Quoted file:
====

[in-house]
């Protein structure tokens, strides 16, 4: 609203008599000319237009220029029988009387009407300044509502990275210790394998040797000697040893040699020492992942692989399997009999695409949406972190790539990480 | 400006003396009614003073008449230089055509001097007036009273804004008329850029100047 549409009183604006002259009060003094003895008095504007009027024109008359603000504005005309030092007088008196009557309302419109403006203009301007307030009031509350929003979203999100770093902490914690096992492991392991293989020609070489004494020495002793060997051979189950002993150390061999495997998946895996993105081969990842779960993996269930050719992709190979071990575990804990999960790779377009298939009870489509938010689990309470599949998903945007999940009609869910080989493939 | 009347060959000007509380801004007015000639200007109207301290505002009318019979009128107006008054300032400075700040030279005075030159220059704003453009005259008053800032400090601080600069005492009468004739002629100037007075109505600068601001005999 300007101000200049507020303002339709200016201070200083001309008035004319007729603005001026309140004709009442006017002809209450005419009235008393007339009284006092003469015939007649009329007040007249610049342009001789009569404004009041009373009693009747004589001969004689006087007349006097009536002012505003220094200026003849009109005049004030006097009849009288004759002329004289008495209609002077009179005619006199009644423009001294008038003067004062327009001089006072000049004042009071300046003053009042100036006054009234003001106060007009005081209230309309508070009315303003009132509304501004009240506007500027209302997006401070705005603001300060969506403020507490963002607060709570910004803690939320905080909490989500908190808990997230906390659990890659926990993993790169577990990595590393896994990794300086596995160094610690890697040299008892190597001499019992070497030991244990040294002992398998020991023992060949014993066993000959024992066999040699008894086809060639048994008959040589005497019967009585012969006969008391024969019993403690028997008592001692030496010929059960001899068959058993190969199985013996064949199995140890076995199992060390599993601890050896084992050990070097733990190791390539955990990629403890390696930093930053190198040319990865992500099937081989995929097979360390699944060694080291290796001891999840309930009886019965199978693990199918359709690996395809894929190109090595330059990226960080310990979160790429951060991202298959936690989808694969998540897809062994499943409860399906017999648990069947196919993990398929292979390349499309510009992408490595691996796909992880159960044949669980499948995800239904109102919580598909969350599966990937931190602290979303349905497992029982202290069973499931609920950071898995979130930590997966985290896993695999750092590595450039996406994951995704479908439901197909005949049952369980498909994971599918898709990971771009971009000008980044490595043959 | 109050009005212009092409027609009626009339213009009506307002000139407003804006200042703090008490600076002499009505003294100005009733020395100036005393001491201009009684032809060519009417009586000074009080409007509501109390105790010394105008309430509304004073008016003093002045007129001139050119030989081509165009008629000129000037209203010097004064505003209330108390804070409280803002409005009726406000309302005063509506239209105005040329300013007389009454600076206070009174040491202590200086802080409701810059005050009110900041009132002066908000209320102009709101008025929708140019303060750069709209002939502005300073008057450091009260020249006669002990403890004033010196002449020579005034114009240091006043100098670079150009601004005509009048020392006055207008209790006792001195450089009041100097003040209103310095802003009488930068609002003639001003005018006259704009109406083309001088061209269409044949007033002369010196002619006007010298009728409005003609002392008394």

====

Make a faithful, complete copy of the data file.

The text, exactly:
[in-house]
């Protein structure tokens, strides 16, 4: 609203008599000319237009220029029988009387009407300044509502990275210790394998040797000697040893040699020492992942692989399997009999695409949406972190790539990480 | 400006003396009614003073008449230089055509001097007036009273804004008329850029100047 549409009183604006002259009060003094003895008095504007009027024109008359603000504005005309030092007088008196009557309302419109403006203009301007307030009031509350929003979203999100770093902490914690096992492991392991293989020609070489004494020495002793060997051979189950002993150390061999495997998946895996993105081969990842779960993996269930050719992709190979071990575990804990999960790779377009298939009870489509938010689990309470599949998903945007999940009609869910080989493939 | 009347060959000007509380801004007015000639200007109207301290505002009318019979009128107006008054300032400075700040030279005075030159220059704003453009005259008053800032400090601080600069005492009468004739002629100037007075109505600068601001005999 300007101000200049507020303002339709200016201070200083001309008035004319007729603005001026309140004709009442006017002809209450005419009235008393007339009284006092003469015939007649009329007040007249610049342009001789009569404004009041009373009693009747004589001969004689006087007349006097009536002012505003220094200026003849009109005049004030006097009849009288004759002329004289008495209609002077009179005619006199009644423009001294008038003067004062327009001089006072000049004042009071300046003053009042100036006054009234003001106060007009005081209230309309508070009315303003009132509304501004009240506007500027209302997006401070705005603001300060969506403020507490963002607060709570910004803690939320905080909490989500908190808990997230906390659990890659926990993993790169577990990595590393896994990794300086596995160094610690890697040299008892190597001499019992070497030991244990040294002992398998020991023992060949014993066993000959024992066999040699008894086809060639048994008959040589005497019967009585012969006969008391024969019993403690028997008592001692030496010929059960001899068959058993190969199985013996064949199995140890076995199992060390599993601890050896084992050990070097733990190791390539955990990629403890390696930093930053190198040319990865992500099937081989995929097979360390699944060694080291290796001891999840309930009886019965199978693990199918359709690996395809894929190109090595330059990226960080310990979160790429951060991202298959936690989808694969998540897809062994499943409860399906017999648990069947196919993990398929292979390349499309510009992408490595691996796909992880159960044949669980499948995800239904109102919580598909969350599966990937931190602290979303349905497992029982202290069973499931609920950071898995979130930590997966985290896993695999750092590595450039996406994951995704479908439901197909005949049952369980498909994971599918898709990971771009971009000008980044490595043959 | 109050009005212009092409027609009626009339213009009506307002000139407003804006200042703090008490600076002499009505003294100005009733020395100036005393001491201009009684032809060519009417009586000074009080409007509501109390105790010394105008309430509304004073008016003093002045007129001139050119030989081509165009008629000129000037209203010097004064505003209330108390804070409280803002409005009726406000309302005063509506239209105005040329300013007389009454600076206070009174040491202590200086802080409701810059005050009110900041009132002066908000209320102009709101008025929708140019303060750069709209002939502005300073008057450091009260020249006669002990403890004033010196002449020579005034114009240091006043100098670079150009601004005509009048020392006055207008209790006792001195450089009041100097003040209103310095802003009488930068609002003639001003005018006259704009109406083309001088061209269409044949007033002369010196002619006007010298009728409005003609002392008394």